So I suspect you can likely better appreciate that Safety (specifically Flight Safety) is something that gets drilled into me and every other airline pilot each and every working day - but especially with the regular and routine training that we experience in both the classroom and the simulator every 6 to 8 months.

If I could share only one message about Safety (flight or ride safety) it would be this:

Pride, Ego and our individual or collective insecurities have No Place in the conversation about Safety. In fact they’ve been identified as the so-called “cryptonite” to any and all efforts to positively affect Safety.

Just 18 days ago our Simulator Instructor and Training Evaluator began our last session’s briefing with the following statement and overall theme: “We have to push our egos and pride to the side”.

As airline pilots and pretty strongly type-A personalities being challenged with pressured decision making and evaluated performance during high-consequence maneuvers and testing, this is often far easier said that done!

… So what about this B1-1 ride … what happened?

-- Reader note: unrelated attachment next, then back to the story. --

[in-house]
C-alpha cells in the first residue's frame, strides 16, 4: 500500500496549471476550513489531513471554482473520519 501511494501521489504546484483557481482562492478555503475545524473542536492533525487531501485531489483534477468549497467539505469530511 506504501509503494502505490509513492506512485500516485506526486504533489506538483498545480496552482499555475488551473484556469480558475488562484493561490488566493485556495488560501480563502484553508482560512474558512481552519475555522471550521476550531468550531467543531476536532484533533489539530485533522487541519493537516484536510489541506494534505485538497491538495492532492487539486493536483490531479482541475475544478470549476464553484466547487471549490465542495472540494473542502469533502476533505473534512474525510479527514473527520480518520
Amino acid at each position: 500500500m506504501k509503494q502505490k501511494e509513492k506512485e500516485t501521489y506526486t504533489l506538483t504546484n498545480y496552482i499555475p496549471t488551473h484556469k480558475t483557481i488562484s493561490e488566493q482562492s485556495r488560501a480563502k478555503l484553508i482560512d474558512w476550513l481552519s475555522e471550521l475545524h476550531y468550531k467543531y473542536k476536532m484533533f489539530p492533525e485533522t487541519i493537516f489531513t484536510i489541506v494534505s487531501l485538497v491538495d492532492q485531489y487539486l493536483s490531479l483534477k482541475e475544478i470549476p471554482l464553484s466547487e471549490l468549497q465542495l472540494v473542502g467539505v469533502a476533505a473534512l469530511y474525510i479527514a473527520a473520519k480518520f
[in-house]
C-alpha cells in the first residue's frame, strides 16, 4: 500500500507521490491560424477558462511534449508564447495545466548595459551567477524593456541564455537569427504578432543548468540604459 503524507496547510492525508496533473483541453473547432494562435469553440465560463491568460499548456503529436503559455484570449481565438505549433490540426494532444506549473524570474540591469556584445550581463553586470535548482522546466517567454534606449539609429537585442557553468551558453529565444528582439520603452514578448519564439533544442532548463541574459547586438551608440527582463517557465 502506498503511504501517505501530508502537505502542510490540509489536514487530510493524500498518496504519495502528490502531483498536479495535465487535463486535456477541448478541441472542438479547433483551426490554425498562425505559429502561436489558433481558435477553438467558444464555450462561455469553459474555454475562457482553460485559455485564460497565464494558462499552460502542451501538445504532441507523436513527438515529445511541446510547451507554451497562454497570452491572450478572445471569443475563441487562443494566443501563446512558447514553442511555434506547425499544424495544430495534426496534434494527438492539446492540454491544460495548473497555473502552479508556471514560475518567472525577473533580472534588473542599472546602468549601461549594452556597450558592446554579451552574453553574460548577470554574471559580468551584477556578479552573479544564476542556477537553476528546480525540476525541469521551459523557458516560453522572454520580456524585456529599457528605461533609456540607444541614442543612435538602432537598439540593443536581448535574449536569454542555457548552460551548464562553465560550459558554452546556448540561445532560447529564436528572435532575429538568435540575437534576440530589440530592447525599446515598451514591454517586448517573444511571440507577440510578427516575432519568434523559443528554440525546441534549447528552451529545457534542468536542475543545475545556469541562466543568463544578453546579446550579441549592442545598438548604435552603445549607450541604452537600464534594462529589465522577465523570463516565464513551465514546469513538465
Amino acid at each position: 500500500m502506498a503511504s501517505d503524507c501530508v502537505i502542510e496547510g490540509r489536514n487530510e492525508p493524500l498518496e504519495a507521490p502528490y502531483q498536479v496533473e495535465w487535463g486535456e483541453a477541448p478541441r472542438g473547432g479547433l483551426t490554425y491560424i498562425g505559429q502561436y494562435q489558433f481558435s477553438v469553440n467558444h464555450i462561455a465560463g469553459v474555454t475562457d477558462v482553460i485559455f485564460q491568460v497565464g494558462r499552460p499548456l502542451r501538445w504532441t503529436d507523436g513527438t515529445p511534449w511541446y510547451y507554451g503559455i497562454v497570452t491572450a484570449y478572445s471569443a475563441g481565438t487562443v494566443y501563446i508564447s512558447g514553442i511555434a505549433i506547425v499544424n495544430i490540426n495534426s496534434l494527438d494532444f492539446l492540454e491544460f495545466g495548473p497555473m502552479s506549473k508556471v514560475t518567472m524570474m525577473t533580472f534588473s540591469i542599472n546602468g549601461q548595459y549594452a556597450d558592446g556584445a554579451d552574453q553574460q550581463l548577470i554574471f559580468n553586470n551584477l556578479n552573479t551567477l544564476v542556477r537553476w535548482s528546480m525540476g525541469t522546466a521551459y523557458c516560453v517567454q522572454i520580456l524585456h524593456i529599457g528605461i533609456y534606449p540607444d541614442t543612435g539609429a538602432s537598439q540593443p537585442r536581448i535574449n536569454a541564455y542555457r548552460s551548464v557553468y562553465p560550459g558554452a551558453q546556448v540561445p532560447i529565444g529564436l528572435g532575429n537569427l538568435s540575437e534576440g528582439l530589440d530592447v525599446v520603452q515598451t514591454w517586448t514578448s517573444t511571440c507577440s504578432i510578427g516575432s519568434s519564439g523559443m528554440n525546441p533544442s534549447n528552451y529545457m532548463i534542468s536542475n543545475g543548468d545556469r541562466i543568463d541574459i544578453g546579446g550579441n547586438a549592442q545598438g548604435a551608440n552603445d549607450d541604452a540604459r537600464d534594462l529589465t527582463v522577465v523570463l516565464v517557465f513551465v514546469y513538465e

Well, something very simple and often celebrated and maybe even inadvertently encouraged happened. One of the riders in our paceline reached into a back jersey pocket, pulled out a cellphone, and with one hand on the handlebars/brakes, then entered the security code to essentially activate the phone and access the camera app … and then while travelling along Blenkinsop with 12+ other riders, travelling at 30ish kms/hr and vehicles sharing the road, took a number of group photos.

Now back to a few more words about Safety … it’s not about the person or persons but rather all about the behaviour and the how and why it seems to fall through the safety net we all thought was there for us.

You see in aviation, although this might come as a surprise to those who are still reading here - air crews, executives, management, legal and financial experts all know that incidents and accidents (some perhaps the result of pilot error - but many not) simply cannot be avoided!

One of my buddies who recently retired from my place of employment as a senior Captain and director of our Flight Safety department (he’s also an avid cyclist and former racer and very qualified aviation accident/incident investigator) would frequently say, “the only way we could ever reduce accidents and incidents to Zero, would be to ground each and every airplane”! … but we obviously can’t do that because we’re in the airline business.

What we CAN DO about SAFETY (Flight or Ride Safety) is extend the time interval between these incidents and accidents.

Safety is not a destination. Safety is about Culture and it is about Process, efforts and commitments both by the individual and by the group.

Here’s a link to a model of James Reason’s Swiss Cheese diagram. Sadly this one is not exactly the one I’ve been staring at on the wall of our training facilities for the last 10+ years.

http://asj.nolan-law.com/2007/10/failur ... nion-says/